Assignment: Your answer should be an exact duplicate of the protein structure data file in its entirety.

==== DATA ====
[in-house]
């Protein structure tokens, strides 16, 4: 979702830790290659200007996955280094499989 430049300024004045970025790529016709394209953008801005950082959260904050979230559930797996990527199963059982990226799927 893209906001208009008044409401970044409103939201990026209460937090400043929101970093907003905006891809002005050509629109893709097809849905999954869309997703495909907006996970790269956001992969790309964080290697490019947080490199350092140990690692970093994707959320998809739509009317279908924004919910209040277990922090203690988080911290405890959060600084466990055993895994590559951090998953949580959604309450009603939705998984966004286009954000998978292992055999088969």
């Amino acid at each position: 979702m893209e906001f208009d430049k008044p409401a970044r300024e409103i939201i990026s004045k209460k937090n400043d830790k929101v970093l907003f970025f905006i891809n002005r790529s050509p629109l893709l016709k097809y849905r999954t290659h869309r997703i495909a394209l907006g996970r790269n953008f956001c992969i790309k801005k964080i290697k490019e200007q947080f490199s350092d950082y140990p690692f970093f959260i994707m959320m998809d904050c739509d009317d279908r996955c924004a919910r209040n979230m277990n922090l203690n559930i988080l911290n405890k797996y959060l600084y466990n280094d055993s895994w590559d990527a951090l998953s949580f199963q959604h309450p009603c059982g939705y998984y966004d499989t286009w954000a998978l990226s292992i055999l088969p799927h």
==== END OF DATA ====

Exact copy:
[in-house]
């Protein structure tokens, strides 16, 4: 979702830790290659200007996955280094499989 430049300024004045970025790529016709394209953008801005950082959260904050979230559930797996990527199963059982990226799927 893209906001208009008044409401970044409103939201990026209460937090400043929101970093907003905006891809002005050509629109893709097809849905999954869309997703495909907006996970790269956001992969790309964080290697490019947080490199350092140990690692970093994707959320998809739509009317279908924004919910209040277990922090203690988080911290405890959060600084466990055993895994590559951090998953949580959604309450009603939705998984966004286009954000998978292992055999088969």
């Amino acid at each position: 979702m893209e906001f208009d430049k008044p409401a970044r300024e409103i939201i990026s004045k209460k937090n400043d830790k929101v970093l907003f970025f905006i891809n002005r790529s050509p629109l893709l016709k097809y849905r999954t290659h869309r997703i495909a394209l907006g996970r790269n953008f956001c992969i790309k801005k964080i290697k490019e200007q947080f490199s350092d950082y140990p690692f970093f959260i994707m959320m998809d904050c739509d009317d279908r996955c924004a919910r209040n979230m277990n922090l203690n559930i988080l911290n405890k797996y959060l600084y466990n280094d055993s895994w590559d990527a951090l998953s949580f199963q959604h309450p009603c059982g939705y998984y966004d499989t286009w954000a998978l990226s292992i055999l088969p799927h």